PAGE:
Supergirl, I hope I'm wrong, but nowhere in the eBay ad for your engine is it shown or stated that the engine you bought comes with the gas tank, CDI (ignition module), clutch lever, throttle assembly, rear sprocket or even the drive chain. He just lists the engine, carb and wide crank assembly. I was wondering why the price was so low. I would contact the seller ASAP.
  12. fastboy9

    fastboy9 Member

    Hi Selina, welcome to the forum, dont worry you'll be riding in no time, we'll all help you get going. Thats a good engine you've got there, nice and easy to run and pretty powerful too.

    The guy you brought them off of will have spare parts in stock, just email him with your list and I'm sure he will sort you out a good deal. If not then there are a few good sellers on here that stock parts but it will be quite expensive buying everything separately.

    Your engine is called a chinese 2 stroke frame mount, on this forum everybody calls them happy time engines, or HT for short. If you have a look round you will soon see that it is by far the most popular engine as they are so cheap.

    Theres a guy called Duane at Dax: http://thatsdax.com/ENGINE_KIT_PARTS_PAGE_1.html

    Or the other big seller is Kings: http://www.kingsmotorbikes.com/bicycle_parts.htm

    As for installation, You shouldn't have any problems at all on that bike. Heres a list of links on sites with instructions:
    http://www.transformercycles.com/starfire gt2 installation instructions final.htm (slightly different engine but the install is exactly the same)

    http://www.spookytoothcycles.com/content/view/111/127/1/6/ (you will need to make up a free account to view that page)


    Hope this helps you. If you have any other problems just ask!

  13. bluegoatwoods

    bluegoatwoods Well-Known Member

    Hi Selina and welcome.

    As far as installation goes, you'll find instructions at the sites that fastboy linked to. Between these instructions and what you can find here, you'll do fine. And I'd actually urge you to try to tackle it yourself. It's really not all that hard and it won't hurt you one bit to be a bike mechanic. These things do need looking after. Although I've found that with easy riding I don't have to pay very much more attention to a motor assisted bicycle than I have to pay to a regular bicycle.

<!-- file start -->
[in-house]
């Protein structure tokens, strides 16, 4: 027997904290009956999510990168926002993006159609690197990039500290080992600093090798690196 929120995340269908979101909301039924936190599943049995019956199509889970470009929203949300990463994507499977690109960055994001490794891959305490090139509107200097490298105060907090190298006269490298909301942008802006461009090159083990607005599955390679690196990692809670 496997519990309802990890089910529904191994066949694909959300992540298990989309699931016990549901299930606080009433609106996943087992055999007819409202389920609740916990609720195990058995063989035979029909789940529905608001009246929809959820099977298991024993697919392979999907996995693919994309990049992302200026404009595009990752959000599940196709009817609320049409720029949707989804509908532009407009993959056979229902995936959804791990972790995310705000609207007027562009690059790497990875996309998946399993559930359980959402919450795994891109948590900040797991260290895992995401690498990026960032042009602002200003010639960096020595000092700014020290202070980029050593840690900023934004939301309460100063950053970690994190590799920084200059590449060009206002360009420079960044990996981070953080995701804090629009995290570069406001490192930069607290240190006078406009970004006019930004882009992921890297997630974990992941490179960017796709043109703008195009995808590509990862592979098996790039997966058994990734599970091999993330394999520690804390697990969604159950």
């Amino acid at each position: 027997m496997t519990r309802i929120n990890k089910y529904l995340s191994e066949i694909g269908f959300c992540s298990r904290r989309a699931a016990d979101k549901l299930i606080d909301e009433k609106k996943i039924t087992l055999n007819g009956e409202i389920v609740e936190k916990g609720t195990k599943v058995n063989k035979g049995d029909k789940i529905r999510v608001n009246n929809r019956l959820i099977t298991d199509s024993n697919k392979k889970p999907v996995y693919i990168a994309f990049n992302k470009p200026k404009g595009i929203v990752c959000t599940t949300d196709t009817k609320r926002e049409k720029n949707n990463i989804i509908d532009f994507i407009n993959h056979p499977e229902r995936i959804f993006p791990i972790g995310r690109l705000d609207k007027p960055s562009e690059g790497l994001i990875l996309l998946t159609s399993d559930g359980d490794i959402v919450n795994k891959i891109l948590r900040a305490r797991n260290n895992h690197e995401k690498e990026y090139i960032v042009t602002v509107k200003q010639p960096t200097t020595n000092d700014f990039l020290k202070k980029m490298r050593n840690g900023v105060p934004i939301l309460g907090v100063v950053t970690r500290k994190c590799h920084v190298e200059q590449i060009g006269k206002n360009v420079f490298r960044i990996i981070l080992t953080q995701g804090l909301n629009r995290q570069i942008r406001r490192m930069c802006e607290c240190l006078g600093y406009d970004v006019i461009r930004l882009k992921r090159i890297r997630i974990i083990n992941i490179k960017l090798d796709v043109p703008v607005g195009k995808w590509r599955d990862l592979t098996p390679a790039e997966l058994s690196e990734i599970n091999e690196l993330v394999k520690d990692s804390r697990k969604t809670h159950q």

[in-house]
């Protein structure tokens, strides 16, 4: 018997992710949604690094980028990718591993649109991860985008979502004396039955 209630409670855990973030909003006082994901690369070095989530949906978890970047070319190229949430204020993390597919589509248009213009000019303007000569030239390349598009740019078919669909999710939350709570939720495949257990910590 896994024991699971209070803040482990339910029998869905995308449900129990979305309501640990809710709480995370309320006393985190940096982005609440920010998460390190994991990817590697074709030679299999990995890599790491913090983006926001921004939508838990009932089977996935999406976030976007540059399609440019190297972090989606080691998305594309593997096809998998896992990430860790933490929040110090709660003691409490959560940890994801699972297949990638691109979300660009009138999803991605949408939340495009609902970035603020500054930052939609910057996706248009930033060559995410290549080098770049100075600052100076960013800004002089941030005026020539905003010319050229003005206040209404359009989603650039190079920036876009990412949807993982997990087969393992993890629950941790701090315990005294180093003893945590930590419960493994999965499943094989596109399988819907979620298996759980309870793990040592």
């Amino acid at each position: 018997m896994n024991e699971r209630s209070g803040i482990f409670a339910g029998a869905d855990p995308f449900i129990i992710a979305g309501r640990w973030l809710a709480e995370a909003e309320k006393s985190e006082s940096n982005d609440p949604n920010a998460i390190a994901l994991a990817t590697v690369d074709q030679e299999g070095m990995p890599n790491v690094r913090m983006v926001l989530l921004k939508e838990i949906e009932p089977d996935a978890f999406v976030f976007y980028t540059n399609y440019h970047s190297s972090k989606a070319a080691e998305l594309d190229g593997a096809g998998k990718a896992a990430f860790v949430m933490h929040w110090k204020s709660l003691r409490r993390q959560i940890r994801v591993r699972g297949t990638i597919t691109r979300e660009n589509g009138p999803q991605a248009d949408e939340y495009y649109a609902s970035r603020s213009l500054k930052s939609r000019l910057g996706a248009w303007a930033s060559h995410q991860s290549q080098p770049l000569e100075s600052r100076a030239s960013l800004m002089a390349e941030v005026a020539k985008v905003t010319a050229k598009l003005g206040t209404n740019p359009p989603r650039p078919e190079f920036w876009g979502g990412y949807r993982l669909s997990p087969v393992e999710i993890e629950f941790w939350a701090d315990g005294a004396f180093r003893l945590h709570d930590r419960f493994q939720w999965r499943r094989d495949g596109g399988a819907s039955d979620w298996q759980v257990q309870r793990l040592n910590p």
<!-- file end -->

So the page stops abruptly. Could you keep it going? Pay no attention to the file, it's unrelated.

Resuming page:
I have a Schwinn anniversary edition, too. It looks almost identical to yours other than color. It's my unmotorized rider and I just love it. It's a sweet bike. So sweet, in fact, that I'm constantly tempted to put a motor on it. I don't, though, because then it wouldn't be a good pedaller. Anyway, I'll bet that you will be happy as anything with that bike and a motor. Have fun!
  14. supergirl8705

    supergirl8705 New Member


    whats a suspension fork?:confused:
  15. wayde

    wayde Guest

    holds your front wheel but has shock absorbers
  16. JemmaUK

    JemmaUK Guest

    There are different types -

    open springers such as fitted to my bike with a coil spring providing both springing and adjustable damping

    MTB type - generally adjustable for reach and damping using gas/oil displacement as the springing medium